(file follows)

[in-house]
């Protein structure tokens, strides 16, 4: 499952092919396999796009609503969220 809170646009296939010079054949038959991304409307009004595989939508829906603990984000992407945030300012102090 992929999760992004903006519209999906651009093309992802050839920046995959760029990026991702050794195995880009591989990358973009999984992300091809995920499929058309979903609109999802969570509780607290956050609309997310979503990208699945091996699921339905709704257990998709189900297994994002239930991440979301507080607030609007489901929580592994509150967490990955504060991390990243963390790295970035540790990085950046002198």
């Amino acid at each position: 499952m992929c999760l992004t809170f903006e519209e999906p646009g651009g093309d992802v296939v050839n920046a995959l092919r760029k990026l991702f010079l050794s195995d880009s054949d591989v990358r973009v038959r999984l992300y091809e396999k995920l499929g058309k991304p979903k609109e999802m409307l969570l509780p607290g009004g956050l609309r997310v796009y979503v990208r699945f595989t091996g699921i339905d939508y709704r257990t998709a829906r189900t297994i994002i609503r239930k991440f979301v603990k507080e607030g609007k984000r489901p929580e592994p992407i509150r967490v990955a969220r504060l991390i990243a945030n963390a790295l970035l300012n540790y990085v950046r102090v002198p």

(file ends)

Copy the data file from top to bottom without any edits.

[in-house]
């Protein structure tokens, strides 16, 4: 499952092919396999796009609503969220 809170646009296939010079054949038959991304409307009004595989939508829906603990984000992407945030300012102090 992929999760992004903006519209999906651009093309992802050839920046995959760029990026991702050794195995880009591989990358973009999984992300091809995920499929058309979903609109999802969570509780607290956050609309997310979503990208699945091996699921339905709704257990998709189900297994994002239930991440979301507080607030609007489901929580592994509150967490990955504060991390990243963390790295970035540790990085950046002198």
């Amino acid at each position: 499952m992929c999760l992004t809170f903006e519209e999906p646009g651009g093309d992802v296939v050839n920046a995959l092919r760029k990026l991702f010079l050794s195995d880009s054949d591989v990358r973009v038959r999984l992300y091809e396999k995920l499929g058309k991304p979903k609109e999802m409307l969570l509780p607290g009004g956050l609309r997310v796009y979503v990208r699945f595989t091996g699921i339905d939508y709704r257990t998709a829906r189900t297994i994002i609503r239930k991440f979301v603990k507080e607030g609007k984000r489901p929580e592994p992407i509150r967490v990955a969220r504060l991390i990243a945030n963390a790295l970035l300012n540790y990085v950046r102090v002198p």